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Sensors 2014, 14(5), 7625-7646; doi:10.3390/s140507625

Article
A Comparative Study of Information-Based Source Number Estimation Methods and Experimental Validations on Mechanical Systems
Wei Cheng *, Zhousuo Zhang , Hongrui Cao , Zhengjia He and Guanwen Zhu
State Key Laboratory for Manufacturing Systems Engineering, Xi'an Jiaotong University, Xi'an 710049, China; E-Mails: zzs@mail.xjtu.edu.cn (Z. Z.); chr@mail.xjtu.edu.cn (H.C.); hzj@mail.xjtu.edu.cn (Z.H.); zhuguanwen@gmail.com (G.Z.)
Author Contributions Wei Cheng originated this work and prepared the manuscript. Wei Cheng, Zhousuo Zhang and Zhengjia He contributed to the theory studies. Wei Cheng and Guanwen Zhu designed the experiments. Hongrui Cao helped Wei Cheng improve the quality of this work.
*
Author to whom correspondence should be addressed; E-Mail: chengw@mail.xjtu.edu.cn; Tel.: +86-152-9119-3026; Fax: +86-029-8266-3689.
Received: 21 February 2014; in revised form: 17 April 2014 / Accepted: 18 April 2014 /
Published: 25 April 2014

Abstract

: This paper investigates one eigenvalue decomposition-based source number estimation method, and three information-based source number estimation methods, namely the Akaike Information Criterion (AIC), Minimum Description Length (MDL) and Bayesian Information Criterion (BIC), and improves BIC as Improved BIC (IBIC) to make it more efficient and easier for calculation. The performances of the abovementioned source number estimation methods are studied comparatively with numerical case studies, which contain a linear superposition case and a both linear superposition and nonlinear modulation mixing case. A test bed with three sound sources is constructed to test the performances of these methods on mechanical systems, and source separation is carried out to validate the effectiveness of the experimental studies. This work can benefit model order selection, complexity analysis of a system, and applications of source separation to mechanical systems for condition monitoring and fault diagnosis purposes.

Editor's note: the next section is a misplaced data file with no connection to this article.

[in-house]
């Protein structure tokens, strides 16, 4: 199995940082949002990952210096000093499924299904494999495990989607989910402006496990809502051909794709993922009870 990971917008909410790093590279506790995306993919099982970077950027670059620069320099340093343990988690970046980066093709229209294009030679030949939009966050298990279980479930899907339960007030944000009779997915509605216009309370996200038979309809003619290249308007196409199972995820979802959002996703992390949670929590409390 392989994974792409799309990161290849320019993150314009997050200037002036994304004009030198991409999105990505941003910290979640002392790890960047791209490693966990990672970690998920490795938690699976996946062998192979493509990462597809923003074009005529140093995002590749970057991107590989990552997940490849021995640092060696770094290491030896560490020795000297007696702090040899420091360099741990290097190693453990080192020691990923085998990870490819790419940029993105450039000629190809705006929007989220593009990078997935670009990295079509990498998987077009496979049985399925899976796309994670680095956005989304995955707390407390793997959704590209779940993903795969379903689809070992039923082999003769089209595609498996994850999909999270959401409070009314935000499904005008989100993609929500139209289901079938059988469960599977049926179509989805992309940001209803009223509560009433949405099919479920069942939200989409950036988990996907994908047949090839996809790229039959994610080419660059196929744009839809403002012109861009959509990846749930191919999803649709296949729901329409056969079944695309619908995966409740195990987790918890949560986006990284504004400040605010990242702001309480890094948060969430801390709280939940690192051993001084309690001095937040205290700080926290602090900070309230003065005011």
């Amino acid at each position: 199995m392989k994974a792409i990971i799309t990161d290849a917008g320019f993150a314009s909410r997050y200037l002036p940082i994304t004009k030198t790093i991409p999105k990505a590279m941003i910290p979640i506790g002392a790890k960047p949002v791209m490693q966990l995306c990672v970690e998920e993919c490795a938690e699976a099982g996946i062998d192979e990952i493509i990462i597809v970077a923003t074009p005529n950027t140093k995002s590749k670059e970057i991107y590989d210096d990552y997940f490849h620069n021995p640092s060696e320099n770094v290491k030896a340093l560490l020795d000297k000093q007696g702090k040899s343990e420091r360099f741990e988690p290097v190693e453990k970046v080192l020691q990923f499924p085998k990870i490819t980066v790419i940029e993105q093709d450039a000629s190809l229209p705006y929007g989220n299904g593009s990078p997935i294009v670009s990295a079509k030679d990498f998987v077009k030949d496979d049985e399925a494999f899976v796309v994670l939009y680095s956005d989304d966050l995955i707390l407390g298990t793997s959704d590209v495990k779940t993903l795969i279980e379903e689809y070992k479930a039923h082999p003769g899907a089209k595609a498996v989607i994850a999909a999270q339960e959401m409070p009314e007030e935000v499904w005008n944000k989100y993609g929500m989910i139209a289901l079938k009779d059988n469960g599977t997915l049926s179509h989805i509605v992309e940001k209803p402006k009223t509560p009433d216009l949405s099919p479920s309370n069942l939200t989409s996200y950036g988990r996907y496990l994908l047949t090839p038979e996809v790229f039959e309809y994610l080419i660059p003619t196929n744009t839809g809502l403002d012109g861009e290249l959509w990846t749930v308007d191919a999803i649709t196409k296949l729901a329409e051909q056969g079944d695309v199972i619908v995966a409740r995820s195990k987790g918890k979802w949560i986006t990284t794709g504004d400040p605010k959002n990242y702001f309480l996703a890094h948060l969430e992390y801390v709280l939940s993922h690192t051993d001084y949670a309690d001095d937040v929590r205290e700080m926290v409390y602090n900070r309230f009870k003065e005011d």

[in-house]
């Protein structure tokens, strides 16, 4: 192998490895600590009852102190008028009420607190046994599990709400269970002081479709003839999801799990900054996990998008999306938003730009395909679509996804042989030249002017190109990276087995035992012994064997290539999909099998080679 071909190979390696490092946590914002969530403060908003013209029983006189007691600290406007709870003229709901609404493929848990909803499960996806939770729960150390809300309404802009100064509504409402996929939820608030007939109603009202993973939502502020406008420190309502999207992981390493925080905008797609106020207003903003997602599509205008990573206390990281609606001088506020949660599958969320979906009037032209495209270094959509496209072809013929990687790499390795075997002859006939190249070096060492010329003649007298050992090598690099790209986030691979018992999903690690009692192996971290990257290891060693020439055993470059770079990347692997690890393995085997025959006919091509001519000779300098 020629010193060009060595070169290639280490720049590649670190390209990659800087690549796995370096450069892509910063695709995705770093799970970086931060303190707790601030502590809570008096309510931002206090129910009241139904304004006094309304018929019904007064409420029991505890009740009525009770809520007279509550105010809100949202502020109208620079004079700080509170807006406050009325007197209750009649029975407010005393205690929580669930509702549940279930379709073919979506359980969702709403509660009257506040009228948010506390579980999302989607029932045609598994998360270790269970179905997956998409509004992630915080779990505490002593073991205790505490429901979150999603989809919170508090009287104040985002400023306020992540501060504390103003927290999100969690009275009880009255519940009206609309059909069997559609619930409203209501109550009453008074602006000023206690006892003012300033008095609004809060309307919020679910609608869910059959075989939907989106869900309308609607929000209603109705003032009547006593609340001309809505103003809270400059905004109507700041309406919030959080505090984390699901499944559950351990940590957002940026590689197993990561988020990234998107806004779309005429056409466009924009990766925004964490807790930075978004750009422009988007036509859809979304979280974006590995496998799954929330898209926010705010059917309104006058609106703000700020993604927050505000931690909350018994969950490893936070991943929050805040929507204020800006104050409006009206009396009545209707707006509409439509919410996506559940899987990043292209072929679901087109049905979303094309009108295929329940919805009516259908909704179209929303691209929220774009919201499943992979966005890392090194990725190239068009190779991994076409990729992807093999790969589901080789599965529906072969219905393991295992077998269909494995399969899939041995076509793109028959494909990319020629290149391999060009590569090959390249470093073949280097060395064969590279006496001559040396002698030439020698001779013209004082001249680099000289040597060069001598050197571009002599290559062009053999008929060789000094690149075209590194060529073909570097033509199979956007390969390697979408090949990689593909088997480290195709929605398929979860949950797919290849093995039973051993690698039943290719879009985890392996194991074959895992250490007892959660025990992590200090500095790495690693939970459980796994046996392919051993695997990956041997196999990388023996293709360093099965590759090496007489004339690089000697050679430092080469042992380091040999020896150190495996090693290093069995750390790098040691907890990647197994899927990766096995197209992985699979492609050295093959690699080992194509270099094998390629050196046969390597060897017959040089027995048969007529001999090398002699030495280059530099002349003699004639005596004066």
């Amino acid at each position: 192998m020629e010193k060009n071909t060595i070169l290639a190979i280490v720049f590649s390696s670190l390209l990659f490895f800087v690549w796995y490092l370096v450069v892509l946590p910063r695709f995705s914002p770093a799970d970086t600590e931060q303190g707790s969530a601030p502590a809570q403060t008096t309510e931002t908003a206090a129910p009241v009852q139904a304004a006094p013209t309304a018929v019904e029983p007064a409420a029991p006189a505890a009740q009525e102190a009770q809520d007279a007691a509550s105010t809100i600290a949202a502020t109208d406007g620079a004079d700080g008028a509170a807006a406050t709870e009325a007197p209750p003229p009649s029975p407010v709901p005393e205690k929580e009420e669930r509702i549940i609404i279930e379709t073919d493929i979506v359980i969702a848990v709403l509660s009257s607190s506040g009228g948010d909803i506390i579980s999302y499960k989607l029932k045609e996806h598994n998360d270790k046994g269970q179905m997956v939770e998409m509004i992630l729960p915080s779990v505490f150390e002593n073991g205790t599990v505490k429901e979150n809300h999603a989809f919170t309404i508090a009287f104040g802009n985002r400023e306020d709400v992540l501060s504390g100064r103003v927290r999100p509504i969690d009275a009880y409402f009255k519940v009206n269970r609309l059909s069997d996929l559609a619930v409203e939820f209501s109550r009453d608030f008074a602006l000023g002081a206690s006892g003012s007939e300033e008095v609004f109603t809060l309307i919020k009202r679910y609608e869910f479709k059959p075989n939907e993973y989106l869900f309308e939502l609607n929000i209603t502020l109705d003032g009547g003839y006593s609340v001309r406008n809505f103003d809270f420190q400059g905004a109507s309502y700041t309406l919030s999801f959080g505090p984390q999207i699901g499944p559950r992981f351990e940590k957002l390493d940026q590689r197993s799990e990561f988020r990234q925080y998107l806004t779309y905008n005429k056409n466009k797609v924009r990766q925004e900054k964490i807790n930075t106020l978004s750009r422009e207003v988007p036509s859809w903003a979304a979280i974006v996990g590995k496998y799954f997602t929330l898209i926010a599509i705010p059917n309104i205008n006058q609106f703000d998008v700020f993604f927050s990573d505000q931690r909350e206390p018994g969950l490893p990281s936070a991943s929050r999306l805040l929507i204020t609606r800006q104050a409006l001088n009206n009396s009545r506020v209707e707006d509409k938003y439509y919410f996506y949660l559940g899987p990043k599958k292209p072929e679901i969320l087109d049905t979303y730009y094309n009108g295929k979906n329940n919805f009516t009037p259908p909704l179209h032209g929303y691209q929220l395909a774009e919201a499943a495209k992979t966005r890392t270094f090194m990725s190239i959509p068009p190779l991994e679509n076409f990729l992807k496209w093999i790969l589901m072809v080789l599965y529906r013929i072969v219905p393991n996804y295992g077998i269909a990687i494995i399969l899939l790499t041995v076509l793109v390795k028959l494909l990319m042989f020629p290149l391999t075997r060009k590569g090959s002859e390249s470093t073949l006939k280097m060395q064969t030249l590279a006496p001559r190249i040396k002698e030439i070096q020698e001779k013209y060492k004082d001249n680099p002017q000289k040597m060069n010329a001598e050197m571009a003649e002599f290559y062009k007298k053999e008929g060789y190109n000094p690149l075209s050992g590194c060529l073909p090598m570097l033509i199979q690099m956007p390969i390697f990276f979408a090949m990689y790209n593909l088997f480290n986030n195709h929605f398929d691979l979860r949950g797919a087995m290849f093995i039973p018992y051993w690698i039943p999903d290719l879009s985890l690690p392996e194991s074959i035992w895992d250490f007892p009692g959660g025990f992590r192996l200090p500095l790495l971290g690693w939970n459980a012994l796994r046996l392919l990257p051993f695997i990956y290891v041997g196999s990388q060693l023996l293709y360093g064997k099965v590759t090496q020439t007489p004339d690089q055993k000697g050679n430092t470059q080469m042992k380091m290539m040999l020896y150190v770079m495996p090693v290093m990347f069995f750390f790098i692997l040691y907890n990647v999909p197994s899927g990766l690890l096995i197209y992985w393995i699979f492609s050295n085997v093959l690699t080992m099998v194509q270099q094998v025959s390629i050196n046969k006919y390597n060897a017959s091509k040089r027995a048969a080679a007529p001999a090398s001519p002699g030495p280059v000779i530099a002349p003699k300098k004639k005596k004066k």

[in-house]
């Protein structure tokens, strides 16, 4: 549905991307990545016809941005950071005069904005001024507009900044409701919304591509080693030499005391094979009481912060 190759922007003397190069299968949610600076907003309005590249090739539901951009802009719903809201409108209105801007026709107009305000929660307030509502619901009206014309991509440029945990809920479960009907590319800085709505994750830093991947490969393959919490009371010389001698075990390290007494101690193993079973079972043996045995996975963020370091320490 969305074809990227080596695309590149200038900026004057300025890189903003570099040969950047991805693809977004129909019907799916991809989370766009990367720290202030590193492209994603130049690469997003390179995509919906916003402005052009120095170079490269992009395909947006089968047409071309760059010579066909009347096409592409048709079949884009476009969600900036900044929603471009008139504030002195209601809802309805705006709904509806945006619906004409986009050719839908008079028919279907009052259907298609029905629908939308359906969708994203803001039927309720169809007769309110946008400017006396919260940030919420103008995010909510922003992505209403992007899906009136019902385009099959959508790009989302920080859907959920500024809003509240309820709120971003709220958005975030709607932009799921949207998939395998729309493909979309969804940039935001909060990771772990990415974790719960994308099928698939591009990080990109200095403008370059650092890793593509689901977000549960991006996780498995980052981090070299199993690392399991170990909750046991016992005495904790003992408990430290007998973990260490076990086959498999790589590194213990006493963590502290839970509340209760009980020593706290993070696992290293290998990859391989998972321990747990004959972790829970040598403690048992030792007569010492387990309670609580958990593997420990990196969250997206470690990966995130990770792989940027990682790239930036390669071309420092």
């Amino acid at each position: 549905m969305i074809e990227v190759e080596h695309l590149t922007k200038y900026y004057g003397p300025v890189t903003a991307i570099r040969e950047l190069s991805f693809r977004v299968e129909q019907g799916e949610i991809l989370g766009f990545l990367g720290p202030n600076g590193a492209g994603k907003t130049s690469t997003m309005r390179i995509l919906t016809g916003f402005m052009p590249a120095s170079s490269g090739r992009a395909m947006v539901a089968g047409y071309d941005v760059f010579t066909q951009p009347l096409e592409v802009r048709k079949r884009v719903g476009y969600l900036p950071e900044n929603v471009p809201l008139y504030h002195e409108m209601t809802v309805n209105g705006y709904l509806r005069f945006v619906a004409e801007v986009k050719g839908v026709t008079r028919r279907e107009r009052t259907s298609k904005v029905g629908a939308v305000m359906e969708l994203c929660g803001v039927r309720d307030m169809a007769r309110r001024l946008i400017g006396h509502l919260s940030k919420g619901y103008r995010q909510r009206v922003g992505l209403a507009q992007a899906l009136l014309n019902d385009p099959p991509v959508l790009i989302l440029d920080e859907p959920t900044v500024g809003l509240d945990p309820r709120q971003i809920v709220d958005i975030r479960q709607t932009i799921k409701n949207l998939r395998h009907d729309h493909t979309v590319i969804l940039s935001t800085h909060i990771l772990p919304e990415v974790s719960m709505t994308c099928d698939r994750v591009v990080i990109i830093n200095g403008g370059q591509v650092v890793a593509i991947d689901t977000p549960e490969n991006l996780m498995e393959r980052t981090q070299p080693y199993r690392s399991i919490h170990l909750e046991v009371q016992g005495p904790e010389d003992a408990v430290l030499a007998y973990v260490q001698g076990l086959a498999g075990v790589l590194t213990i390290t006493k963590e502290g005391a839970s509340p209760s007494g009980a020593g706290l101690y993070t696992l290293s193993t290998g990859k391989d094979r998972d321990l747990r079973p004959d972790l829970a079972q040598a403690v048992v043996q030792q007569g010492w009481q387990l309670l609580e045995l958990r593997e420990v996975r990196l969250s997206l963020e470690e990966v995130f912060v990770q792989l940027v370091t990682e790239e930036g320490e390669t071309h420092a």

Keywords:
source number estimation; Akaike information criterion; minimum description length; improved Bayesian information criterion; eigenvalue decomposition

1. Introduction